By Caroline Fahmy, President and CEO
Since our company’s inception, our Planware division has used geographic information systems (GIS) to view data. Our GIS software applications and services have helped map school district boundaries and model changes in school attendance areas. Using maps to model changes in the district’s geography (e.g., new streets or subdivisions) or student population (e.g., growth or decline in one or more areas of the district) assists school district planners in making decisions about how to utilize their school facilities more efficiently and, ultimately, better meet students’ needs.
GIS is a logical way of approaching facilities planning data because it is generally geography based, but GIS applications can be used for more than facilities planning. GIS can be used to map just about any type of data that is geography based. The question is—why would we do that? Why map data for reasons other than simply to make pretty maps?[i]
Going that extra step of mapping data must make business sense and serve a purpose. In education that purpose is to improve student learning and success. From a business aspect, we hope it would also save money or time—or, even better, it would help us solve more problems, make better decisions, and reach more students.
We all are aware that there is too much data. In fact, we have pretty much universally dropped using the word datum because there is never just one piece of data! So, making good use of our data has become a new challenge and the new goal. What is it about mapping data that is better than simply looking at and analyzing data in tabular form?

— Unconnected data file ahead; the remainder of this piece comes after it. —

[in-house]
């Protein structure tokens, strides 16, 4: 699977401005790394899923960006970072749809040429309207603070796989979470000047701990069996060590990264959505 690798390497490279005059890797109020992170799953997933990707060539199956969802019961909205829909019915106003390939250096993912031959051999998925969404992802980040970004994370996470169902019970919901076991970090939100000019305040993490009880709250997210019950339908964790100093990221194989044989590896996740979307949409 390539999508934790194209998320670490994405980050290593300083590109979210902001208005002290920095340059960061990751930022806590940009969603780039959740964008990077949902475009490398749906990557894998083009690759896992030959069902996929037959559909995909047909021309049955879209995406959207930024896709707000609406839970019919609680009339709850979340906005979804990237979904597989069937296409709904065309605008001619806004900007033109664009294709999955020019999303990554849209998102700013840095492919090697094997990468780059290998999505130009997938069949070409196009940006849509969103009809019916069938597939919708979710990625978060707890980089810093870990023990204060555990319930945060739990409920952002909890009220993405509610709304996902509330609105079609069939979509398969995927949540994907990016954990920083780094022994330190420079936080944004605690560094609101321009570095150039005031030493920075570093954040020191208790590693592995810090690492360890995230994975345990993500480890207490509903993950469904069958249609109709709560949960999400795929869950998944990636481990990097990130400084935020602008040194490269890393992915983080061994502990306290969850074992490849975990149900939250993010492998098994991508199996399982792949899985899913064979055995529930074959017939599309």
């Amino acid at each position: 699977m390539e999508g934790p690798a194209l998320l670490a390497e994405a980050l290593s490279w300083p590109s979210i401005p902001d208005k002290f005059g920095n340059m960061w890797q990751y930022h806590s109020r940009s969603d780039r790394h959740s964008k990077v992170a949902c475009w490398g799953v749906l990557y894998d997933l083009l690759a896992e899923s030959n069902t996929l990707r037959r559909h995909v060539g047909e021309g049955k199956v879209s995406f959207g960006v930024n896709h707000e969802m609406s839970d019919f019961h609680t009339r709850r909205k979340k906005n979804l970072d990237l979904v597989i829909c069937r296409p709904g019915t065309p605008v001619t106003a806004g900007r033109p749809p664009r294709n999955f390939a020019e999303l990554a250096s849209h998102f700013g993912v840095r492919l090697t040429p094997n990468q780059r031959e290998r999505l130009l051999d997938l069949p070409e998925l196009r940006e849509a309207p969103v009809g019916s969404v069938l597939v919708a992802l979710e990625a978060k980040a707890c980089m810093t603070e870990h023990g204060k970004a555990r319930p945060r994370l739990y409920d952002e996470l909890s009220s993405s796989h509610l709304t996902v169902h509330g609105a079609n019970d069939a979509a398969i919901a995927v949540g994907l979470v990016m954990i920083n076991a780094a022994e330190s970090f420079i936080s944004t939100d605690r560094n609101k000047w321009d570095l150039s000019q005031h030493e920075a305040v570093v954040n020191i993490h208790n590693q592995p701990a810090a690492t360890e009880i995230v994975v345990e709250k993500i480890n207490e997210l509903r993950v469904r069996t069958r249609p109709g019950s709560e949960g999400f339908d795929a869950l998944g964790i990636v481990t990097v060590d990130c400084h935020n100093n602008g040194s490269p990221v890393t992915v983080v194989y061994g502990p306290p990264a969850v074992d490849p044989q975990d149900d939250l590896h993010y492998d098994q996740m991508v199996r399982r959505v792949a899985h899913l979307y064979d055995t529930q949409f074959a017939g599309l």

We have set out to answer that question.
“What may be more useful for educators is to bring data into the classroom not as data, but as ideas and solutions to teachers’ individual problems and questions—interpreting the data and helping it tell a story.”
— EdTech Digest, May 15, 2018
When I wrote in this article about what might help teachers in the classroom better understand and use data, it occurred to me that not everyone can or wants to use data. The dilemma is that we know data contains all sorts of potential, but it can be overwhelming to decipher.
All kinds of stories, important stories, are embedded in our data, and we should figure out good ways of extracting those stories. If we can bring data to teachers, school staff, and district leaders as stories rather than data, it could shortcut the process of making better decisions and arriving at solutions.
Mapped data helps to tell a story.
By mapping data, we can visualize it and better “see” the story that’s waiting to be told.
Stephen Gervais, Program Specialist at the San Bernardino City Unified School District (SBCUSD), has done extensive geospatial analysis to help tell stories about what is happening in his district.
In his presentation titled “Trends in SBCUSD Chronic Absenteeism Data,” given to an SBCUSD audience, Stephen presents data related to chronic absenteeism in his district both aspatially (in tables) and spatially (on maps).
He first defined chronic absenteeism and then gathered the data, geocoded student records (i.e., assigned latitude and longitude values to each student based on his or her address), and, after breaking up the district into study areas, did various statistical and geospatial analyses.